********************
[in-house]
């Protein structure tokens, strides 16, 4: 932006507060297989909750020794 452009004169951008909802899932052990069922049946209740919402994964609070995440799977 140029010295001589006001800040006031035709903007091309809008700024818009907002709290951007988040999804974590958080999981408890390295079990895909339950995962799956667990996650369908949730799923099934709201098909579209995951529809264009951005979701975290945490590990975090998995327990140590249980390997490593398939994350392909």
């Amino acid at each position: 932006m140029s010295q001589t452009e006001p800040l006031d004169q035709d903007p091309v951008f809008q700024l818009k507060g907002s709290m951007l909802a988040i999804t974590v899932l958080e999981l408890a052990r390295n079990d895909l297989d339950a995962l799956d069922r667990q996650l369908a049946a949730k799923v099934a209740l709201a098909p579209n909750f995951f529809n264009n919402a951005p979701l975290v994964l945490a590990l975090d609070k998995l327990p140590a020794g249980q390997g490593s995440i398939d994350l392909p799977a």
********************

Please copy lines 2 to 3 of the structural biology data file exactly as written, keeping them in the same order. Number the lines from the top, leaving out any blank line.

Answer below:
């Protein structure tokens, strides 16, 4: 932006507060297989909750020794 452009004169951008909802899932052990069922049946209740919402994964609070995440799977 140029010295001589006001800040006031035709903007091309809008700024818009907002709290951007988040999804974590958080999981408890390295079990895909339950995962799956667990996650369908949730799923099934709201098909579209995951529809264009951005979701975290945490590990975090998995327990140590249980390997490593398939994350392909």
């Amino acid at each position: 932006m140029s010295q001589t452009e006001p800040l006031d004169q035709d903007p091309v951008f809008q700024l818009k507060g907002s709290m951007l909802a988040i999804t974590v899932l958080e999981l408890a052990r390295n079990d895909l297989d339950a995962l799956d069922r667990q996650l369908a049946a949730k799923v099934a209740l709201a098909p579209n909750f995951f529809n264009n919402a951005p979701l975290v994964l945490a590990l975090d609070k998995l327990p140590a020794g249980q390997g490593s995440i398939d994350l392909p799977a």